Colour has been studied for centuries, but remains incompletely understood. Digital technology has recently sparked a burgeoning inter-disciplinary interest in colour. Graphic artists prefer to create their images on computers even though colours seen on display look different when printed; galleries now digitally archive valuable work. The fundamental problem that arises is that colour reproduction is not simply a matter of reproducing identical physical phenomenona, but is rather a matter of creating perceptual equivalencies. The fact that colour is a quality of perception rather than a "physical quality" brings up a host of interesting questions and makes it of common interest to both artists and scholars. This interdisciplinary volume - the ninth in the Vancouver Studies in Cognitive Science series - brings together chapters by psychologists, philosophers, computer scientists and artists to explore the nature of human colour perception, and hopes to further our understanding of colour by encouraging interdisciplinary interaction.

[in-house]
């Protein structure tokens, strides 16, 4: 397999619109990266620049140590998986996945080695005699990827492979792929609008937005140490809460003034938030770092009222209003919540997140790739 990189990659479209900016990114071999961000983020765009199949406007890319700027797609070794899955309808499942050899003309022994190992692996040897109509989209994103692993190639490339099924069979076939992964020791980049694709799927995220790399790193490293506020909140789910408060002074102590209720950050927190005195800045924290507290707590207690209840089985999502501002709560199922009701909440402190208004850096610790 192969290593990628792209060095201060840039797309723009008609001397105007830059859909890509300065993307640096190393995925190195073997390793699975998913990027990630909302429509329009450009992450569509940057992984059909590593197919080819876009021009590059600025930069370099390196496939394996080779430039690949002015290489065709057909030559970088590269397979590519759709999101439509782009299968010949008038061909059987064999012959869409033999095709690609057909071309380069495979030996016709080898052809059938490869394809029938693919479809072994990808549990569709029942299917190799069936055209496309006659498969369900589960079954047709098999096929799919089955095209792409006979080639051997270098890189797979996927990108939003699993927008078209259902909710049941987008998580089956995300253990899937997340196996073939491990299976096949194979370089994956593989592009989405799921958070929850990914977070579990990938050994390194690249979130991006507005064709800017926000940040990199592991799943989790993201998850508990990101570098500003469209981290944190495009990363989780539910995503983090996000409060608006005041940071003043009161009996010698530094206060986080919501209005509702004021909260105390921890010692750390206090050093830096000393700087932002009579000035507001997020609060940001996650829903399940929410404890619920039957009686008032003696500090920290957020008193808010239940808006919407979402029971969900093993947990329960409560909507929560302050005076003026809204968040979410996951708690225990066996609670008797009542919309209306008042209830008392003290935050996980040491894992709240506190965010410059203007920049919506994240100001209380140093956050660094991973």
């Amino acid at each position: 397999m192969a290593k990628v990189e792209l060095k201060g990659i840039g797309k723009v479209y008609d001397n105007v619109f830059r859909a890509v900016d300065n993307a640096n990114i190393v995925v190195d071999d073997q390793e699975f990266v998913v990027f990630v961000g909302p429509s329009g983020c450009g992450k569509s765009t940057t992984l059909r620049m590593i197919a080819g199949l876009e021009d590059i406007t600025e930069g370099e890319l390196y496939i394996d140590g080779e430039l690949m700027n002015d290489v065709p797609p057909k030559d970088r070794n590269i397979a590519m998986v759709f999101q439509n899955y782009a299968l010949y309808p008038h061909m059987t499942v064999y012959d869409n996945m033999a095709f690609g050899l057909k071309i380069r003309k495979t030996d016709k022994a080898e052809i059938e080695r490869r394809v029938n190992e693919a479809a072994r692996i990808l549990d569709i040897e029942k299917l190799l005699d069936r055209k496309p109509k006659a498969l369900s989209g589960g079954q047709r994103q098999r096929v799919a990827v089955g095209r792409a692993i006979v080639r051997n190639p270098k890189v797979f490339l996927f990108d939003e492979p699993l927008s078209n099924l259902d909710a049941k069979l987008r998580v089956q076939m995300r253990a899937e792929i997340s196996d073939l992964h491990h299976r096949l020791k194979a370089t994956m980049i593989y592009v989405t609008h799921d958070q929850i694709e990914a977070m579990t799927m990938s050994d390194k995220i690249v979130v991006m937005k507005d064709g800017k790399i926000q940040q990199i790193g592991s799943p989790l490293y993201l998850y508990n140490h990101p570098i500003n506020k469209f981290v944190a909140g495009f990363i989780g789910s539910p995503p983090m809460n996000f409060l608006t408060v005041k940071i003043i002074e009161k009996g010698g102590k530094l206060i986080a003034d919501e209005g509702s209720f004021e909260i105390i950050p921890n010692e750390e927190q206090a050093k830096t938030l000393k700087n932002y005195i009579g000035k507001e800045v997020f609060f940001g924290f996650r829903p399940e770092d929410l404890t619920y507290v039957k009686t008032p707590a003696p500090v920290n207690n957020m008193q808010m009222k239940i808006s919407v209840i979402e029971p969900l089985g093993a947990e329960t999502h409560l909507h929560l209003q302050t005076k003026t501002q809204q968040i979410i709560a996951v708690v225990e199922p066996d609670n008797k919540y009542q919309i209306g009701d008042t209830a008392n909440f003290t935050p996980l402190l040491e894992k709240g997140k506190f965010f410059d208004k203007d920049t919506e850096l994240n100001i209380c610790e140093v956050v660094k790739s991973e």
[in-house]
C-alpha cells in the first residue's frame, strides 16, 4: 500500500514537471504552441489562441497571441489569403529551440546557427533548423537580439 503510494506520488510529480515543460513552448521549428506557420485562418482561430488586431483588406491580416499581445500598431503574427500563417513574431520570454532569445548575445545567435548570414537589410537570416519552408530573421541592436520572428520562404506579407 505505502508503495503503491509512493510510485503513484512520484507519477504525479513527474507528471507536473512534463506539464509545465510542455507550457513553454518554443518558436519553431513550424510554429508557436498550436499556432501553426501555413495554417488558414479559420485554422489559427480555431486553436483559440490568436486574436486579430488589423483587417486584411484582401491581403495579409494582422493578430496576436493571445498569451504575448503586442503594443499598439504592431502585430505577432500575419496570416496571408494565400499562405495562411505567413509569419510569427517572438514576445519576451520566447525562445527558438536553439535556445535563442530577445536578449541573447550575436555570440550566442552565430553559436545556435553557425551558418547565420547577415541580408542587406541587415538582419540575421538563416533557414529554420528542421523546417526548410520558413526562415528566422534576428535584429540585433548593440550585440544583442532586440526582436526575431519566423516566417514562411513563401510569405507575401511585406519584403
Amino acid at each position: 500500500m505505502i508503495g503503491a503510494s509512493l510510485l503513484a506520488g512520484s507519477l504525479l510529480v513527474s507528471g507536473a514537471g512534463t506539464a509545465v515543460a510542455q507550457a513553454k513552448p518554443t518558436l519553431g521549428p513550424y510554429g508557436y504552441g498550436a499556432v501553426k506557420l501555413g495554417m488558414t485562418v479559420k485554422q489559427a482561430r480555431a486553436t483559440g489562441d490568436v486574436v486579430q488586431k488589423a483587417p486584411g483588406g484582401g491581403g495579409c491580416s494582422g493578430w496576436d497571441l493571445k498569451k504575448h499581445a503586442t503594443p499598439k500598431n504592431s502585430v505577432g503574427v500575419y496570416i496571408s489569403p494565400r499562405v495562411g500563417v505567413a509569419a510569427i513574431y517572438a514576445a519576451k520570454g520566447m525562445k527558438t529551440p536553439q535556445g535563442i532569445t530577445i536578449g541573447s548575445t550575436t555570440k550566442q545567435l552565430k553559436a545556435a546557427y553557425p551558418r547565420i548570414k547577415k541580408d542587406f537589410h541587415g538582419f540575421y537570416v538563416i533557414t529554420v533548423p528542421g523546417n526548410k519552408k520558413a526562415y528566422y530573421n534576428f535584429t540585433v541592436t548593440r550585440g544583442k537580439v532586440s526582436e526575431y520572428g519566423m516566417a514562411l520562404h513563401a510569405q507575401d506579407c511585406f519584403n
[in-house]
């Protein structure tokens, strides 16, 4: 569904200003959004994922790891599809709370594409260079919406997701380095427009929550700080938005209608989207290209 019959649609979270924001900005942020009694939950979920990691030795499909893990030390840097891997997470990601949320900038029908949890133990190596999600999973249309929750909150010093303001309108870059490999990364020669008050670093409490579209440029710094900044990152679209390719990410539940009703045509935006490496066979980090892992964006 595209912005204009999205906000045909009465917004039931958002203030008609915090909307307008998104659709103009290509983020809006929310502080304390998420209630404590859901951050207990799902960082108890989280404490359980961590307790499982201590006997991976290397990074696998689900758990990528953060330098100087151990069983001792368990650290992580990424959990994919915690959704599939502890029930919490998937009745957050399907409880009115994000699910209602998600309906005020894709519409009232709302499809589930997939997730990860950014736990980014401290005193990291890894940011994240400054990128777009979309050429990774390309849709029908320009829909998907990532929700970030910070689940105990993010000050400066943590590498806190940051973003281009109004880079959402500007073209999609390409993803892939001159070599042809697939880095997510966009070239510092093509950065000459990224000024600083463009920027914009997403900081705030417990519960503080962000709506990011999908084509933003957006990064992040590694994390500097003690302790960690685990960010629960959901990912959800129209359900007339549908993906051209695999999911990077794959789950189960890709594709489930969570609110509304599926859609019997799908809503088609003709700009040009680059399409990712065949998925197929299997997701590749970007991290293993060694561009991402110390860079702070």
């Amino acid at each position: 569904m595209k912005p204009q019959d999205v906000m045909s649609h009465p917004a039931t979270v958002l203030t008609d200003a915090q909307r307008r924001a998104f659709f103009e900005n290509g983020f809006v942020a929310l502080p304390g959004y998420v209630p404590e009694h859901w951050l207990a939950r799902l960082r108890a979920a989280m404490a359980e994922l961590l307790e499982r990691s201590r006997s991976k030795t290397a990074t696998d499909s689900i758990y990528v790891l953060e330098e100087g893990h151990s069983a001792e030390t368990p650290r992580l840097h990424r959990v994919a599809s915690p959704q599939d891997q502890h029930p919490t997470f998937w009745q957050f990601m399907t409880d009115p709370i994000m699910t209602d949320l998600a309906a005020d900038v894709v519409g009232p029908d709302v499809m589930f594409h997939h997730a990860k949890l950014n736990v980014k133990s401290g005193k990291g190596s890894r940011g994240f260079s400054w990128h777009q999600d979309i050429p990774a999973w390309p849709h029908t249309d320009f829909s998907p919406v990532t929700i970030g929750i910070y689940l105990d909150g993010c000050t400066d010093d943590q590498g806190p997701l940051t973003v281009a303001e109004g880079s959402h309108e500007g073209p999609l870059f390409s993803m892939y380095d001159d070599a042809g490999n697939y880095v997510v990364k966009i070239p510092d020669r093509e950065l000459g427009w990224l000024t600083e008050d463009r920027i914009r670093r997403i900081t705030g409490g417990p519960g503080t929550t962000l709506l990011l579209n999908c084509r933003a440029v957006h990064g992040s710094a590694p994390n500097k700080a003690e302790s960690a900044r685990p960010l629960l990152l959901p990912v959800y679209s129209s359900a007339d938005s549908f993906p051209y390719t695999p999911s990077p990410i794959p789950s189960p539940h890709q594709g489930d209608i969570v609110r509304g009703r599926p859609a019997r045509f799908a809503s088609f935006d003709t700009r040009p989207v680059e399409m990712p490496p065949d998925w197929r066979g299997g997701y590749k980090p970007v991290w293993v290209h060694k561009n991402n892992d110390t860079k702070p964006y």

|Title of host publication||Color Perception: Philosophical, psychological, artistic and computational perspectives|
|Publisher||Oxford University Press|
|Publication status||Published - 1 Jul 2000|